Speed and Conventional Wisdom:
It was frustrating as all get out. I had 160 HP, They had 160 HP. I weigh 1000 Lbs. So do they. Im a two place, low wing all metal airplane. Yup, them too. Then doggone it! Why are those two nosewheelin RV-6's 25 MPH faster than my Thorp? I hate having them pull away from me. It peeves me no end to ask them to slow down so I can get back in formation. So I got to cogitatin and cipherin.
My Thorp has always been nose heavy due to its constant speed prop. Now "conventional wisdom" says: "Speed increases as the CG moves aft" until it gets about a third of the way back on the wing. Get aft of that and the airplane starts to do the Hurtey Gurtey. Well with some lead weight in the tail, I could move my CG aft a good bit and pick up some MPHs.
So I got to designin. Did a number of weight and balance calcs for the ballast additions. Some showed the airplane being unable to leave the ground and others insisted that it would do a loop as soon as it left it. I interpolated and figured that I was right in the middle. Perfect. Built a beautiful platform in the fuselage near the tail wheel. Melted down some lead weights from the Goodyear store and poured some pretty ballast bars,8# each. Got some good advice from the tech guys on the installation and I was ready for the speed trials. The flights began at 8AM. Didnt wear a chute, I figure God gives us free will so we can ignore common sense. We started with baseline runs with no ballast. Four runs, opposite directions, two altitudes. Landed, topped the fuel, added the first 8#, replayed the runs. Landed, fueled, added the second 8#. Noted IAS and GPS ground speed on each run. Now I was hoping for 15 MPH, but being the realistic guy I am, I was really expecting 7-8. Know what I got?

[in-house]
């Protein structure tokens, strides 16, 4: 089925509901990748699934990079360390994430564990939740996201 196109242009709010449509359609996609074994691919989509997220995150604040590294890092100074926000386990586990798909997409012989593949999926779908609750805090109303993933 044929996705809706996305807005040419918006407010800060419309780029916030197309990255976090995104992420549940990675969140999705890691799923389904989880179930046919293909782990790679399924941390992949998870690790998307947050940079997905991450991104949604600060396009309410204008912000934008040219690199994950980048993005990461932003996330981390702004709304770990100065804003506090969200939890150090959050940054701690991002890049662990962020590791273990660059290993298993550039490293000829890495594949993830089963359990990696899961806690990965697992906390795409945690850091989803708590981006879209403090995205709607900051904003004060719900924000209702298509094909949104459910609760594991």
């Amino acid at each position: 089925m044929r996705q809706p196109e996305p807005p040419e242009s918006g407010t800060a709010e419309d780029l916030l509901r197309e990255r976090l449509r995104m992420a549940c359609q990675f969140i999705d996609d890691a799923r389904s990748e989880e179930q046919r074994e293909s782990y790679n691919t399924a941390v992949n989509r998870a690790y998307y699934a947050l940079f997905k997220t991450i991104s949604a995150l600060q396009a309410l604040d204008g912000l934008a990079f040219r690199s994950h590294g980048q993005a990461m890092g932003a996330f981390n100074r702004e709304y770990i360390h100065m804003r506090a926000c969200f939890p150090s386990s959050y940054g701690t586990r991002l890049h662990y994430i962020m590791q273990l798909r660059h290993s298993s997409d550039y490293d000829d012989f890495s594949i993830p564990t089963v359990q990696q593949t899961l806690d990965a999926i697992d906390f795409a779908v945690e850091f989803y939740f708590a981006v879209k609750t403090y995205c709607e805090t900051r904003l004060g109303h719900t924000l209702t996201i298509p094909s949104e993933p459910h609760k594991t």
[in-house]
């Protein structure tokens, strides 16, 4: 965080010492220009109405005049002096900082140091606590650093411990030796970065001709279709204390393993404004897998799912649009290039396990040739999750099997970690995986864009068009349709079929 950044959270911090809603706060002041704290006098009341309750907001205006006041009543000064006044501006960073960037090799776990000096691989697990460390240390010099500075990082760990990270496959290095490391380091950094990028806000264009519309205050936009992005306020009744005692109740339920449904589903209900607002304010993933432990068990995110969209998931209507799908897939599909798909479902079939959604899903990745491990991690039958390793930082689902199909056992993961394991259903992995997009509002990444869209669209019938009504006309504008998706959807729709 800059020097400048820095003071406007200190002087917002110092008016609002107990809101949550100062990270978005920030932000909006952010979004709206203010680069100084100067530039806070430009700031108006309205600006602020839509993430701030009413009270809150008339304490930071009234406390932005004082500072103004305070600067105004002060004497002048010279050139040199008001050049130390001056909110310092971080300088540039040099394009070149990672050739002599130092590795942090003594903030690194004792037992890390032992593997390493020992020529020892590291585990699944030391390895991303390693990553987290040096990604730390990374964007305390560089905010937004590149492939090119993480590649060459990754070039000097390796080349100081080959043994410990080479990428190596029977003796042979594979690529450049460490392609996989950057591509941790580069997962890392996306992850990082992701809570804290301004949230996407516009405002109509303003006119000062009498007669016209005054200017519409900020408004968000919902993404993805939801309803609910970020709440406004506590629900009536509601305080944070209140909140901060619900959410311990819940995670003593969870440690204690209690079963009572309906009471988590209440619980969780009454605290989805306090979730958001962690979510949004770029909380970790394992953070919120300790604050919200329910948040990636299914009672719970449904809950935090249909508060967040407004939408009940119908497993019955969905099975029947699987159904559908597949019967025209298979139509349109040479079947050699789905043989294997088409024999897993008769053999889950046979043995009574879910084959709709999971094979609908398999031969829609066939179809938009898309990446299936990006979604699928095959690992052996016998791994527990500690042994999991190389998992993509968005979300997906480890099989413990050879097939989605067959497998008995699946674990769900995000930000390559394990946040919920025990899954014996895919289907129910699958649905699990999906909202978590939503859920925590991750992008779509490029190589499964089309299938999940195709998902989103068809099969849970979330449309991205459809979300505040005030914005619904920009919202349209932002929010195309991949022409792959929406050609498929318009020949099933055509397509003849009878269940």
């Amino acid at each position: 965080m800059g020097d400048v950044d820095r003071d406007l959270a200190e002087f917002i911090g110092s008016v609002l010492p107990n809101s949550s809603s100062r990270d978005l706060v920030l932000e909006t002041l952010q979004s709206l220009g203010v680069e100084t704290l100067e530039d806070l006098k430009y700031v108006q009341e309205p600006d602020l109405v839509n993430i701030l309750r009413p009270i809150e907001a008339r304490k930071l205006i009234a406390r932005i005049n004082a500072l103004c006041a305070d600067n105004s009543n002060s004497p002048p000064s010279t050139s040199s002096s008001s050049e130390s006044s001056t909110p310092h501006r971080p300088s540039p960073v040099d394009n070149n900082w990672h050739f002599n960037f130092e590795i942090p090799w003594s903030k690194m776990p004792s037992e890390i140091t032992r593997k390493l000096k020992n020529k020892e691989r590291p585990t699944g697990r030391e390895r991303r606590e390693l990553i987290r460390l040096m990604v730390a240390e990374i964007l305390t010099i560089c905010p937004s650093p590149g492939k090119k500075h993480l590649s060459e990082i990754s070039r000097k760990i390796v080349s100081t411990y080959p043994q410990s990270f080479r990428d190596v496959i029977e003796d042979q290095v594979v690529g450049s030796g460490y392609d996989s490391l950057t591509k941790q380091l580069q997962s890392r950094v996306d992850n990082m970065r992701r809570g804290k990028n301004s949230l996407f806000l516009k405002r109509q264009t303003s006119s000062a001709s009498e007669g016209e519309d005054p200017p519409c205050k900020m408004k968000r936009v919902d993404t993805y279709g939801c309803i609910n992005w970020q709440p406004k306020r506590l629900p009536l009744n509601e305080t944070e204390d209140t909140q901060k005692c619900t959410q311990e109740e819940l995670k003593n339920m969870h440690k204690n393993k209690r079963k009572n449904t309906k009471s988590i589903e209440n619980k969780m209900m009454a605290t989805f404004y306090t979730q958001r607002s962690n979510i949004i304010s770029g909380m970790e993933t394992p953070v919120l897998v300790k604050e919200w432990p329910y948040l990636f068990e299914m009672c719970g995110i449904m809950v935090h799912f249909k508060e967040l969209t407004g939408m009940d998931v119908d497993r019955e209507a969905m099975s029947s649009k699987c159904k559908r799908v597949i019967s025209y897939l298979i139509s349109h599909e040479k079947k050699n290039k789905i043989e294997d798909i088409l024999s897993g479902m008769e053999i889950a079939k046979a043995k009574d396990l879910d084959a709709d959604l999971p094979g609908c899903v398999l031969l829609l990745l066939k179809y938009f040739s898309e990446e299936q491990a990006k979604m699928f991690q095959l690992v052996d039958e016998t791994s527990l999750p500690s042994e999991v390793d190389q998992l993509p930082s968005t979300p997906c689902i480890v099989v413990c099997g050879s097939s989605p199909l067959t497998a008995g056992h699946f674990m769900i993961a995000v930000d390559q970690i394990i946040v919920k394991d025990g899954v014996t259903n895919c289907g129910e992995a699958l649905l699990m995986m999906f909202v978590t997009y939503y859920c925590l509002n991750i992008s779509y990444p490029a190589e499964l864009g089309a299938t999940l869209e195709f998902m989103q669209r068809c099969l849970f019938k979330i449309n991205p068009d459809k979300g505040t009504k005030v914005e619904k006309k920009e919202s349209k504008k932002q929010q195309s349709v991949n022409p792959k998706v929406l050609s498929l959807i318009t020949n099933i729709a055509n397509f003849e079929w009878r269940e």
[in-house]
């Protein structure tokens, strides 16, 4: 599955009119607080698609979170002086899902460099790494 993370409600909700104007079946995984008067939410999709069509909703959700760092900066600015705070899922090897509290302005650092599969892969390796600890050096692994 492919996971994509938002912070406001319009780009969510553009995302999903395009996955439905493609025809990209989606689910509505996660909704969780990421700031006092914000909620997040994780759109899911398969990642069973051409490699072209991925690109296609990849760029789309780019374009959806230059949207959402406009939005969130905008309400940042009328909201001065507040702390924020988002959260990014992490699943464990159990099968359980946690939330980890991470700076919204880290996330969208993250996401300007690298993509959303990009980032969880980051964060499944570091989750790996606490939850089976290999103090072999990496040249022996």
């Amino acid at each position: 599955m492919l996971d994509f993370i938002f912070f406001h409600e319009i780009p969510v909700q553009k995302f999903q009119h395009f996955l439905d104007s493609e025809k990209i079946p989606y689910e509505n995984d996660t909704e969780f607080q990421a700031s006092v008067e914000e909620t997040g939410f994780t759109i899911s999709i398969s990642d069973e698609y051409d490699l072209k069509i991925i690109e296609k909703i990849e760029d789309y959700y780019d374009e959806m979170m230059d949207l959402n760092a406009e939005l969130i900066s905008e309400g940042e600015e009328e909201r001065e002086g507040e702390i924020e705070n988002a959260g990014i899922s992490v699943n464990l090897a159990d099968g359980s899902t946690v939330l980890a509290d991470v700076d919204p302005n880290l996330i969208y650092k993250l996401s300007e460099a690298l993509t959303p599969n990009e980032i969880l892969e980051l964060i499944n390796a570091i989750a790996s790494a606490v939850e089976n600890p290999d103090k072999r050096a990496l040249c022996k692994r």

BUPKIS! Actually negative Bupkis. Both the 8# & 16# runs were 2 MPH slower than baseline. Temperature hadnt changed much and I redid the "no ballast" runs to make sure of the baseline. I studied the results and after applying scientific techniques came up with a possible reason. I got bad Mojo. Yup, there was a Bad Moon Arisin, that day and as everyone knows, there is no good reason for airplanes stayin in the air anyway.
But, Im not giving up. "Conventional Wisdom" says : "Drag reduces in direct proportion to a reduction in frontal area". Now if I chop two feet off each wing...
It was a long time ago when "ye editor" was an Aero Eng. Student at Univ. of Minn, but I can still recall some words of a little ditty from K.D. Woods, "Airplane Design":
Design a plane, the head men say,
It must be built in such a way,
that the dumbest cluck can fly hands off,
make the hardest landings still feel soft.
It must be strong and in the main,
able to withstand a hurricane.
It must be super-fast, and another point too,
It must have a cruising range to Timbuktu
It must be designed to go straight up,
and land straight down,
and still scarcely feel the ground.
Even Dick Rutan could not fulfill all these requirements!
Oh yes, and one thing more,
It must be designed to sell at the 10 cent store.
Chapter 983 Officers and Contacts